Thankfully this past week warmed up a little bit following the previous cold snap, but there was still a very distinctive wintery feeling about the Timbavati this week. Our winters are characterised by chilly mornings and brilliantly clear blue skies and then warming up nicely in the day. We’ve had good game viewing and a landscape that is looking a little drier with each passing week.
We will start off with some interesting developments in the lion dynamics. Last week I mentioned that I was hoping that the limping Nharhu male hadn’t succeeded in finding the Mayambula Pride and chasing them off, and thus unsettling them just as they started to move back into the area. Well, it turns out that he must have found them, and indeed succeeded in chasing at least the younger portion of the pride away but this had the exact opposite effect on the four adult lionesses! Rather than running away, these lionesses were found throwing themselves at the two Nharhu male’s last weekend!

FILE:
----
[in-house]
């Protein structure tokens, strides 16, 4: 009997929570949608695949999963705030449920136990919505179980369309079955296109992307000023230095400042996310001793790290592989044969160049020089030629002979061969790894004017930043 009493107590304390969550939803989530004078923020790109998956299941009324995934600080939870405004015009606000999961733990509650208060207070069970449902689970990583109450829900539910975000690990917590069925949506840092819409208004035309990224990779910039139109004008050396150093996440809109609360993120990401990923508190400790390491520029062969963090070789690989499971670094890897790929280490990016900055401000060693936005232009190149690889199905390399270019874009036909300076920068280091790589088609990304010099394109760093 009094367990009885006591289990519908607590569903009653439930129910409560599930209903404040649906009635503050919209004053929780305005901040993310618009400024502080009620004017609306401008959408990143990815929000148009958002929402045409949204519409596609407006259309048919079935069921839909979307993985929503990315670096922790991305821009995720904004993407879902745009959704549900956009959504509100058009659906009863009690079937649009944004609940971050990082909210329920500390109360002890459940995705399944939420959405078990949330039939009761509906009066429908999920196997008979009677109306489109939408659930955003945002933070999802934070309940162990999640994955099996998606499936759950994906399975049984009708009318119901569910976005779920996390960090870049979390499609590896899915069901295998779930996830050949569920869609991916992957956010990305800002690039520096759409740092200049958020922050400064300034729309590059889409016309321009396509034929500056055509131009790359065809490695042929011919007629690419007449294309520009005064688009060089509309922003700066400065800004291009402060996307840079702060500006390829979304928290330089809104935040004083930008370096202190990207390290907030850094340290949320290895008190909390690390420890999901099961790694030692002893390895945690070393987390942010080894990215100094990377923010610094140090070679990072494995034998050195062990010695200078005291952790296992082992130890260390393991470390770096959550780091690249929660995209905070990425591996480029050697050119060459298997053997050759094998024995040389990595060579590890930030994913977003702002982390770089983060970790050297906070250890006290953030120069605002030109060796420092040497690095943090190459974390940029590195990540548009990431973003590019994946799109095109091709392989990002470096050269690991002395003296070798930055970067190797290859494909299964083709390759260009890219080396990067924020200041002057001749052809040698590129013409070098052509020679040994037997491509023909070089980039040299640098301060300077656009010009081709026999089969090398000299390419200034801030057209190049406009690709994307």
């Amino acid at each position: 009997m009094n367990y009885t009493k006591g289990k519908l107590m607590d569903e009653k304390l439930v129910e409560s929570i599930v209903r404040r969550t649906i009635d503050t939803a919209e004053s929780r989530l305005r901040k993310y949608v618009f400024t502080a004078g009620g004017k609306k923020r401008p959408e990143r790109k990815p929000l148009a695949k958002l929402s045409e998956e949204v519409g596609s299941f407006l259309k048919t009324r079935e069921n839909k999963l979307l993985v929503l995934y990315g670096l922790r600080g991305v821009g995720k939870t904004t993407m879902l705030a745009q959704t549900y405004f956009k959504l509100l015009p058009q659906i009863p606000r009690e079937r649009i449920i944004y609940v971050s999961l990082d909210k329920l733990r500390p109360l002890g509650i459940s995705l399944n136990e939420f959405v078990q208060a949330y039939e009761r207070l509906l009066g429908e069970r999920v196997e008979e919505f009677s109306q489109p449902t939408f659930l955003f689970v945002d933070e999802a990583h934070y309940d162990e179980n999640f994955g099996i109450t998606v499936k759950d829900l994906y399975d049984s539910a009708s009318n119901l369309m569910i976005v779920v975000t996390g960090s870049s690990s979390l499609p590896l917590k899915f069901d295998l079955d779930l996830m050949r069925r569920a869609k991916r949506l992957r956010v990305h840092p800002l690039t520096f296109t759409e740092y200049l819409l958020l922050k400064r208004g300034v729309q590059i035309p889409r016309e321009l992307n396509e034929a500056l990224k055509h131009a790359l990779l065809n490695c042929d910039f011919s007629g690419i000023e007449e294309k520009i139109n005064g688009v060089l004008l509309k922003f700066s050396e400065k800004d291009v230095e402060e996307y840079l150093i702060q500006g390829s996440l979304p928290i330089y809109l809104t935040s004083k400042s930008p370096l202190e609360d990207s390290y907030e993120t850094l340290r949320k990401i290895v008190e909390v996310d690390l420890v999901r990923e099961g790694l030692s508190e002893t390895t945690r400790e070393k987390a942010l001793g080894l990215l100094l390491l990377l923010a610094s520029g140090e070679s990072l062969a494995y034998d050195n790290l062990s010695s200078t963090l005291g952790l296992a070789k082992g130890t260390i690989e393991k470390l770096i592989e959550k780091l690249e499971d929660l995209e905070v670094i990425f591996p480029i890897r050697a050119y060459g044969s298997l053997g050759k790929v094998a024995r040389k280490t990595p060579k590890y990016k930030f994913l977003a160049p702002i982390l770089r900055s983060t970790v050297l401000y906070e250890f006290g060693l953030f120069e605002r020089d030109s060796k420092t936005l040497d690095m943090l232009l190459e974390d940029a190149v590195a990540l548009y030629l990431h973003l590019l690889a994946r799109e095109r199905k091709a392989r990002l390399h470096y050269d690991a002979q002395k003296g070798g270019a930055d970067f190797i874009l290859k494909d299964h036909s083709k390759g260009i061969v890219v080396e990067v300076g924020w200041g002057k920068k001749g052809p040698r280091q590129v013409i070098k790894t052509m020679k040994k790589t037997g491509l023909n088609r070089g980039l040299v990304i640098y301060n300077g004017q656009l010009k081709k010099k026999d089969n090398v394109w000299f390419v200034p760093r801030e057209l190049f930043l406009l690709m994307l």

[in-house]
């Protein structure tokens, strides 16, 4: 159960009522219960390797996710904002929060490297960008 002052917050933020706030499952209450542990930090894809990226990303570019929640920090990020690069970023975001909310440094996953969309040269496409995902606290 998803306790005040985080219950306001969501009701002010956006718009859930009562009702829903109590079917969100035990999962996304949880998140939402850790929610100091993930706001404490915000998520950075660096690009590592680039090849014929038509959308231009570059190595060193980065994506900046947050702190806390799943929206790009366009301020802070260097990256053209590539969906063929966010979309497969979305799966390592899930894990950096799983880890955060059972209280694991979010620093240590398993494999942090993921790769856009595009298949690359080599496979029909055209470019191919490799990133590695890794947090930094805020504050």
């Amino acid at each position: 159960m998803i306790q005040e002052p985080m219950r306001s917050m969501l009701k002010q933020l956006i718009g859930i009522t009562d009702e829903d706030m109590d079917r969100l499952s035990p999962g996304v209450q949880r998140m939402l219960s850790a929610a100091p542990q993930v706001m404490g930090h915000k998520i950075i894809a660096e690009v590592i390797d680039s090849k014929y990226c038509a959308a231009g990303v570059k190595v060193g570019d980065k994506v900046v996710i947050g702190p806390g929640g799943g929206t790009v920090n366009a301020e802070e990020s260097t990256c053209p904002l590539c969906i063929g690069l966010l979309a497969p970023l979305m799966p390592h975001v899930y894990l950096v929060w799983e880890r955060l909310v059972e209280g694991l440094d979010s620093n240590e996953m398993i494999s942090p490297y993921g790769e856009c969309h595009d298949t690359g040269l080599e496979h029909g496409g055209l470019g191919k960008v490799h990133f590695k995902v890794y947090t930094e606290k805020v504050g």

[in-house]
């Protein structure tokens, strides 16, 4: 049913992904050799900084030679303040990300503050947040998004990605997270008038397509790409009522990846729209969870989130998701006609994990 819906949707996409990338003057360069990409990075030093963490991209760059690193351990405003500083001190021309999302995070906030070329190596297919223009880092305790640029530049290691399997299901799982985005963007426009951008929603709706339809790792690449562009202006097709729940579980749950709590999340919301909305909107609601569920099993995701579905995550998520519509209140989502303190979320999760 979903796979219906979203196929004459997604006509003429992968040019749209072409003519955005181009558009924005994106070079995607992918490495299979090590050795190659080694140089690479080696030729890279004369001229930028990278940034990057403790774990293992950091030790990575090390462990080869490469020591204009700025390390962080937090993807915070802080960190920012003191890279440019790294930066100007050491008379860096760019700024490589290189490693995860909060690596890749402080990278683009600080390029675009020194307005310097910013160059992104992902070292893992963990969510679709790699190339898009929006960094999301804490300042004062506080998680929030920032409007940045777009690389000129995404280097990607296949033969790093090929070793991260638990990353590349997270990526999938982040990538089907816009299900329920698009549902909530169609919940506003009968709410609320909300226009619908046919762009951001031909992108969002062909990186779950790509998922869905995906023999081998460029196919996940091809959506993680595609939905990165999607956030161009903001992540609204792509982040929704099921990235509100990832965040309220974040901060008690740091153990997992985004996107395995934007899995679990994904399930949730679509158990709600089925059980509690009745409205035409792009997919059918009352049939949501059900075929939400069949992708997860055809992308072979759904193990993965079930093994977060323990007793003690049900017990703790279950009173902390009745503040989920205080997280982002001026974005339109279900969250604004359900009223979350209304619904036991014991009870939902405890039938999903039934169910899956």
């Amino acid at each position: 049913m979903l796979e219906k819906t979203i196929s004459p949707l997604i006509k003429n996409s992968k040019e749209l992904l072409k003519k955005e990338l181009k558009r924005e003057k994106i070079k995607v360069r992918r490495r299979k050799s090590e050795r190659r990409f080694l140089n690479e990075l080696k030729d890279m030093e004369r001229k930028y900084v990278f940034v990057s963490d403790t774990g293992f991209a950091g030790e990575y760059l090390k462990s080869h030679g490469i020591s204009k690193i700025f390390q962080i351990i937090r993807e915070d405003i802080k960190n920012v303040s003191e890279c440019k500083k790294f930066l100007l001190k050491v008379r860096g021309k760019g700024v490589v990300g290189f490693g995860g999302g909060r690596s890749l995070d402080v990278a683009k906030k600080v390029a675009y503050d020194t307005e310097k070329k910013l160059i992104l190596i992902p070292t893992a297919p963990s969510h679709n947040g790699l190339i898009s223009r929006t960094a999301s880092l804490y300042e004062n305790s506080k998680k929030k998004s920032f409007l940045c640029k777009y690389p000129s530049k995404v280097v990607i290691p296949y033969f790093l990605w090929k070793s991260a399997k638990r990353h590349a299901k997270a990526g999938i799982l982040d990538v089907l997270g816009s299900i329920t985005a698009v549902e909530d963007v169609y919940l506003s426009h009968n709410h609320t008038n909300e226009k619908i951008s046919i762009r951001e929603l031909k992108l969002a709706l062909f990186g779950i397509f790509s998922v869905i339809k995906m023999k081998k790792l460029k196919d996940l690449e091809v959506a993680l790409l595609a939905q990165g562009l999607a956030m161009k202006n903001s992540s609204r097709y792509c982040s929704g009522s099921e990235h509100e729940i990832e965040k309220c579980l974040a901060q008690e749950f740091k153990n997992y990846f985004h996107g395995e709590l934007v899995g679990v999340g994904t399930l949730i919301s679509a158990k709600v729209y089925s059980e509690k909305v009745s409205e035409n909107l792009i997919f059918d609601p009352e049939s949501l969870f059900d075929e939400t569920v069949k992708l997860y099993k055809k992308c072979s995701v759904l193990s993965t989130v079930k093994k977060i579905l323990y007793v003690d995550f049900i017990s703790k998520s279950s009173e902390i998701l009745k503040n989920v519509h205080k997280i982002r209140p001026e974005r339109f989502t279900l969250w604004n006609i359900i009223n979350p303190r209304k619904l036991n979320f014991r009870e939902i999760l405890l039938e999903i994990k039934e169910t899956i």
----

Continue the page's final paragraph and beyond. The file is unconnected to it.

It was the first time in close to a year that I had got to enjoy a sighting of these strong and beautiful females. It was fascinating to watch how they were doing their best to flirt with and appease the new males and making sure that their attention was focused on mating, and not wandering off to look for the dozen sub-adults that would be at risk during the pride take-over.
After watching them mating, we found tracks for the rest of the pride not too far away, but sadly for us their tracks went straight into the Kruger Park. A few days later we did have tracks for what appeared to be a portion of the young breakaways, but sadly our efforts at tracking them were hampered by the fact that about 80 elephants had walked through the area and obliterated any sign of where they may have gone.